Some cases of identity theft are pretty minor. Maybe you notice a couple transactions you didn’t make on your credit card statement, and a quick call to your bank about the fraud resolves the issue. But other forms of identity theft can be a nightmare to recover from, and can wreck your credit score in the process. Here’s how it happens.
Personal identifying information gets into the wrong hands
In today’s world, there are so many ways for identity thieves to get hold of our personal identifying information. Each time we buy something online, fill out paperwork at a doctor’s office, or even throw a financial document away in the trash, we are risking our identities. Fraudsters can do all kinds of things with one or more pieces of identifying information, such as our name, date of birth, Social Security number, or PIN number. They can open bank accounts, apply for credit cards and other loans, sign up for cell phone service or another utility, rack up medical costs, or, worst of all, sell our info on the black market which multiplies the potential for damage.
How an ID thief can wreck your credit score
When someone else takes out a loan in your name, what’s their incentive to pay back the debt? That’s right, pretty much nil. They rack up debt in our names, and leave us holding the bag. In fact, you may not even know an identity thief is working against you until you get a notice from a collection agency saying you owe money. By that point, you can bet that your credit score has already taken a nosedive.
Your credit score is the key to appearing like an upstanding, responsible citizen in the eyes of a lender. Your score is based on the information found in your credit report. An identity thief’s actions can add negative activity to your credit report, which in turn lowers your credit score, limiting your ability to qualify for new loans. Many a horror story exists in which an identity thief made it impossible for the victim to get a new, desperately needed loan.
Here are four ways an identity thief’s actions can show up on your credit report and lower your score:
- New credit inquiries: Each time an ID thief applies for credit in your name, the lender is likely to check your credit report. These credit checks (also called “inquiries”) appear on your credit report and typically ding your credit score by a few points.
- New loans or credit cards: New loans or credit card accounts taken out by an identity thief don’t necessarily hurt your credit by themselves. The problem starts when those accounts become delinquent because the ID thief isn’t paying the bill. Your credit score takes a hit each time a month of non-payment passes.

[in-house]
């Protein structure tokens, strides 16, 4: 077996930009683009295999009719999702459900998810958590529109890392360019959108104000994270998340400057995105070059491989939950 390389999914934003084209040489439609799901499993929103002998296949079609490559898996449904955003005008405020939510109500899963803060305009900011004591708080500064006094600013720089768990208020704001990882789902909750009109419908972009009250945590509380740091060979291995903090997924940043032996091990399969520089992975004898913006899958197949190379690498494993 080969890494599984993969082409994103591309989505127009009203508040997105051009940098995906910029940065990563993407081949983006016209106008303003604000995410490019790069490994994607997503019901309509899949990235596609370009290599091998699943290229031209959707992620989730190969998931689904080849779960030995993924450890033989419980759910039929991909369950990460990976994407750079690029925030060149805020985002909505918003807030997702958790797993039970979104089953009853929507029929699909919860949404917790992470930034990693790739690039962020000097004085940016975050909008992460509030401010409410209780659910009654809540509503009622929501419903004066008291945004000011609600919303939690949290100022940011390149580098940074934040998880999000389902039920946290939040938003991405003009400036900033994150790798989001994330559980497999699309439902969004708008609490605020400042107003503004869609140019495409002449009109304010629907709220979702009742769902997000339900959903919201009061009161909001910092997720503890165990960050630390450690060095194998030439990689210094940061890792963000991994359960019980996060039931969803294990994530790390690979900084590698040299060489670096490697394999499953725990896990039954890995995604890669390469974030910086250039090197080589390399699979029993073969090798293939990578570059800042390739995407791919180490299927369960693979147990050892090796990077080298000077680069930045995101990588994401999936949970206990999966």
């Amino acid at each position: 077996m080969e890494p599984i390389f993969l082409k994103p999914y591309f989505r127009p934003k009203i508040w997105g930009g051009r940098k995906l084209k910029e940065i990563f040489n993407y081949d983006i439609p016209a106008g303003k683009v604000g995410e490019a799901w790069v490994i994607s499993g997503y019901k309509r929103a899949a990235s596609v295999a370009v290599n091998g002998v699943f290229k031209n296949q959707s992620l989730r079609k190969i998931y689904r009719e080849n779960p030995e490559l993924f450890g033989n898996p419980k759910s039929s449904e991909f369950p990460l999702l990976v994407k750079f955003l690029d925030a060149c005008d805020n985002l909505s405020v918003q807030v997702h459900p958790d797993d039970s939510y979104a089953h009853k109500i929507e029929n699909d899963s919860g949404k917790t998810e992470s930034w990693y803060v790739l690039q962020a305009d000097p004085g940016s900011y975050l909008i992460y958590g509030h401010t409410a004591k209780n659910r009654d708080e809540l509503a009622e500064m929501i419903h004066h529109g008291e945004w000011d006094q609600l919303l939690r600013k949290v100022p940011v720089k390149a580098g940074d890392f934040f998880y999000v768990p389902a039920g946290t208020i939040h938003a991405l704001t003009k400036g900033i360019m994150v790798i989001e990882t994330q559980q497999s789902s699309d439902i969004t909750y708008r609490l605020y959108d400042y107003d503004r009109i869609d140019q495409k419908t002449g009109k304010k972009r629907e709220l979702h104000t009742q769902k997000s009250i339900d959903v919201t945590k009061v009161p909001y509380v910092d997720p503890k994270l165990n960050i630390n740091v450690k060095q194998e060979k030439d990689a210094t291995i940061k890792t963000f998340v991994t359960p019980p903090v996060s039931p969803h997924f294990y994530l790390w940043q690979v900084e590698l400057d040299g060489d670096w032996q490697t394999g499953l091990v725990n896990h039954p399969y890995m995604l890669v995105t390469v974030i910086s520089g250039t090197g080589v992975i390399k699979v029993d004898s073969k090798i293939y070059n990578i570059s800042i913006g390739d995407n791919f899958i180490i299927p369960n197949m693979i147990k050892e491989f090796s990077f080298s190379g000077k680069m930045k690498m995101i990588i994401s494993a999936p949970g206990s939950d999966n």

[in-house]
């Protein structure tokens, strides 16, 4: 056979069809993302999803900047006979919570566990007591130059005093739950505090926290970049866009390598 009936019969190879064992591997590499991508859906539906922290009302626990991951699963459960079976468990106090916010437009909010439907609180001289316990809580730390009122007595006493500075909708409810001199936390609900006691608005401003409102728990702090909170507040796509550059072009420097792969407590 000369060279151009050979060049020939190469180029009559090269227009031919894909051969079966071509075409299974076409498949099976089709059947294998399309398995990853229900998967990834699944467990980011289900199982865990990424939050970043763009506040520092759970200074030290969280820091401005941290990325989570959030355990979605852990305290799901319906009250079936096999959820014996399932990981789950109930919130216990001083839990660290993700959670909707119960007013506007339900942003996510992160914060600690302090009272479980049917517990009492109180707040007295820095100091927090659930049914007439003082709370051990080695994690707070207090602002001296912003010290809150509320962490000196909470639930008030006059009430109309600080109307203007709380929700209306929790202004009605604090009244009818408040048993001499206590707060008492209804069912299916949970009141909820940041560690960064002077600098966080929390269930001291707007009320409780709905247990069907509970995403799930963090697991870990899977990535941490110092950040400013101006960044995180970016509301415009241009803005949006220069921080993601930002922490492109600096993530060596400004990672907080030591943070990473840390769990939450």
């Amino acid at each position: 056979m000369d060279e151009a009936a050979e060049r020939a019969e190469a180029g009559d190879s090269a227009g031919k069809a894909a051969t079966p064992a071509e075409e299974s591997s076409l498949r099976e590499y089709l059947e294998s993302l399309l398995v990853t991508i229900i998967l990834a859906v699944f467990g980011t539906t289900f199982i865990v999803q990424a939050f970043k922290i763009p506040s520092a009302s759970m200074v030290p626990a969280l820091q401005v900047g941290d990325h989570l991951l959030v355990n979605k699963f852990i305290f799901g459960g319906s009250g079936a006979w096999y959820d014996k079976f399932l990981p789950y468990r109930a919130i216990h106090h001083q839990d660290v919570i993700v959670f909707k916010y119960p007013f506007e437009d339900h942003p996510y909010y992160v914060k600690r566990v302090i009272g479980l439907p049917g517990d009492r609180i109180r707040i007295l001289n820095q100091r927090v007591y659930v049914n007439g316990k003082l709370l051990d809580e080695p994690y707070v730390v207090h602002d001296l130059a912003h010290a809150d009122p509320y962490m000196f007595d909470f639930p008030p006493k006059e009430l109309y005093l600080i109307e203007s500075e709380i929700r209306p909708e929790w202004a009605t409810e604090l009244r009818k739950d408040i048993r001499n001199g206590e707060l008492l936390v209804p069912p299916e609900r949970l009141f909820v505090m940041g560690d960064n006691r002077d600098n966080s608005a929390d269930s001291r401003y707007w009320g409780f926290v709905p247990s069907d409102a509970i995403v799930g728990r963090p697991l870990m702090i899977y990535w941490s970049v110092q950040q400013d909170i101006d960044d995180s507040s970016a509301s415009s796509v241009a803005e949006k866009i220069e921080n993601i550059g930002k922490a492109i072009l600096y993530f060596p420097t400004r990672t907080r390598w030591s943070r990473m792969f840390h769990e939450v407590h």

- Collections accounts: After a certain period of time (usually six months to a year), lenders turn unpaid debt over to a collection agency. When this happens, a collection account appears on your credit report, and that has a very damaging effect on your credit score. Medical identity theft often results in a collection account: Thieves use your information to receive medical services or treatment, and when those debts go unpaid, the medical provider sends the debt to a collection agency.
- Unpaid cell phones or utilities: When a thief opens a wireless plan or home utility using your personal information and doesn’t pay the bill, those providers are likely to report the default to the credit bureaus. This results in a negative account appearing on your credit report, which hurts your score.
What you should be doing
There are two very important things you should be doing to prevent and monitor for identity theft:
First, protect your identity as much as you can.
You don’t have to give every salesclerk or waitress the evil eye when you hand over your credit card to, but a healthy dose of caution can go a long way. Start by checking out these great tips for shopping safe online. Shield your PIN and Social Security number from lingering strangers. Shred your financial mail, and don’t leave bank statements, checks, or tax paperwork sitting in your mailbox. And don’t fall for phishing schemes! If someone calls or e-mails you asking for personal or account information, chances are they are trying to scam you.
Second, check your credit reports often.
Each major US credit bureau (Experian, Equifax, and TransUnion) maintains credit history for us. Under the Fair Credit Reporting Act, we are legally entitled to a credit report from each bureau once a year at absolutely no cost. Go to annualcreditreport.com, the government-run website, to get yours. Look for accounts and credit inquiries you don’t recognize as well as incorrect personal information. These could be signs of someone tampering with your credit.
If you don’t regularly check your credit, there’s no other way to know if someone is out there using your personal information to his advantage. If you do discover that you have fallen victim to fraud, you’ll need to file disputes with the credit bureaus, contact your bank(s) immediately, and possibly even file a police report. For more information on recovering from identity theft, download the free Identity Theft Recovery Guide from SpendOnLife.
This is a guest post by Carrie Davis who is a personal finance blogger at SpendOnLife.com, a site dedicated to giving readers true and accurate information about credit, debt, and identity theft. She is FCRA-certified and has a passion for educating others on how to achieve financial independence.
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